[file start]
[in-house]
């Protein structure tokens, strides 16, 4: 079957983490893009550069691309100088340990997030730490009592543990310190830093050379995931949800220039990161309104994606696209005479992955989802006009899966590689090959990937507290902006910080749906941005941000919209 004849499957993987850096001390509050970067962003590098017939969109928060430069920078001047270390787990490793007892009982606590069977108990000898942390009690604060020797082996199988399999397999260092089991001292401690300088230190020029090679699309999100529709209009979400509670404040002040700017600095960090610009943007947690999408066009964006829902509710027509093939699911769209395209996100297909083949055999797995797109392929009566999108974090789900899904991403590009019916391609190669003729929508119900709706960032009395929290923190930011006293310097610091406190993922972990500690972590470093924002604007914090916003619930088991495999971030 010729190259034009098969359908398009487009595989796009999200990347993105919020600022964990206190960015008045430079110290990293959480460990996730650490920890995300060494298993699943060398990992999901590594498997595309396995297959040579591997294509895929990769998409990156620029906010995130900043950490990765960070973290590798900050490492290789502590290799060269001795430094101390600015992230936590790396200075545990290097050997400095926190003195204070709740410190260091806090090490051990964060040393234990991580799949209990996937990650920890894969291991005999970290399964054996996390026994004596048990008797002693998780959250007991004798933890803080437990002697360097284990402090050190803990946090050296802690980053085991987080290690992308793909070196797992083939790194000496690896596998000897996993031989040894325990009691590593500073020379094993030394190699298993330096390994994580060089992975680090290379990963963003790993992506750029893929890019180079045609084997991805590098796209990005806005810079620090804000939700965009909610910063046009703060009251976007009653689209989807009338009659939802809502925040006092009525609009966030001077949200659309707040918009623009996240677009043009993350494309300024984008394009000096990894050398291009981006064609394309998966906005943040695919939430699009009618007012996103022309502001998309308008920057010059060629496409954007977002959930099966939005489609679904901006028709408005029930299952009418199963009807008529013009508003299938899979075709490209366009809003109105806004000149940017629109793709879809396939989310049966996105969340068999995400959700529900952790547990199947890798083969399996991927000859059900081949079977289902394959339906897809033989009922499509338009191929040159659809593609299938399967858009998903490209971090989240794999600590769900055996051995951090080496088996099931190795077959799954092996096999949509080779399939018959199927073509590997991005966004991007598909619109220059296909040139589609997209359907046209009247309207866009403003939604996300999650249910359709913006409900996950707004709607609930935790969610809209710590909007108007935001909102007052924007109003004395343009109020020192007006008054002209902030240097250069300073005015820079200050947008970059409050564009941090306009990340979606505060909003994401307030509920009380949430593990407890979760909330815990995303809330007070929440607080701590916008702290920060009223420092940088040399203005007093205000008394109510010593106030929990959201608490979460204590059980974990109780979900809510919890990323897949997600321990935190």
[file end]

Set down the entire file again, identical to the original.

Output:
[in-house]
């Protein structure tokens, strides 16, 4: 079957983490893009550069691309100088340990997030730490009592543990310190830093050379995931949800220039990161309104994606696209005479992955989802006009899966590689090959990937507290902006910080749906941005941000919209 004849499957993987850096001390509050970067962003590098017939969109928060430069920078001047270390787990490793007892009982606590069977108990000898942390009690604060020797082996199988399999397999260092089991001292401690300088230190020029090679699309999100529709209009979400509670404040002040700017600095960090610009943007947690999408066009964006829902509710027509093939699911769209395209996100297909083949055999797995797109392929009566999108974090789900899904991403590009019916391609190669003729929508119900709706960032009395929290923190930011006293310097610091406190993922972990500690972590470093924002604007914090916003619930088991495999971030 010729190259034009098969359908398009487009595989796009999200990347993105919020600022964990206190960015008045430079110290990293959480460990996730650490920890995300060494298993699943060398990992999901590594498997595309396995297959040579591997294509895929990769998409990156620029906010995130900043950490990765960070973290590798900050490492290789502590290799060269001795430094101390600015992230936590790396200075545990290097050997400095926190003195204070709740410190260091806090090490051990964060040393234990991580799949209990996937990650920890894969291991005999970290399964054996996390026994004596048990008797002693998780959250007991004798933890803080437990002697360097284990402090050190803990946090050296802690980053085991987080290690992308793909070196797992083939790194000496690896596998000897996993031989040894325990009691590593500073020379094993030394190699298993330096390994994580060089992975680090290379990963963003790993992506750029893929890019180079045609084997991805590098796209990005806005810079620090804000939700965009909610910063046009703060009251976007009653689209989807009338009659939802809502925040006092009525609009966030001077949200659309707040918009623009996240677009043009993350494309300024984008394009000096990894050398291009981006064609394309998966906005943040695919939430699009009618007012996103022309502001998309308008920057010059060629496409954007977002959930099966939005489609679904901006028709408005029930299952009418199963009807008529013009508003299938899979075709490209366009809003109105806004000149940017629109793709879809396939989310049966996105969340068999995400959700529900952790547990199947890798083969399996991927000859059900081949079977289902394959339906897809033989009922499509338009191929040159659809593609299938399967858009998903490209971090989240794999600590769900055996051995951090080496088996099931190795077959799954092996096999949509080779399939018959199927073509590997991005966004991007598909619109220059296909040139589609997209359907046209009247309207866009403003939604996300999650249910359709913006409900996950707004709607609930935790969610809209710590909007108007935001909102007052924007109003004395343009109020020192007006008054002209902030240097250069300073005015820079200050947008970059409050564009941090306009990340979606505060909003994401307030509920009380949430593990407890979760909330815990995303809330007070929440607080701590916008702290920060009223420092940088040399203005007093205000008394109510010593106030929990959201608490979460204590059980974990109780979900809510919890990323897949997600321990935190």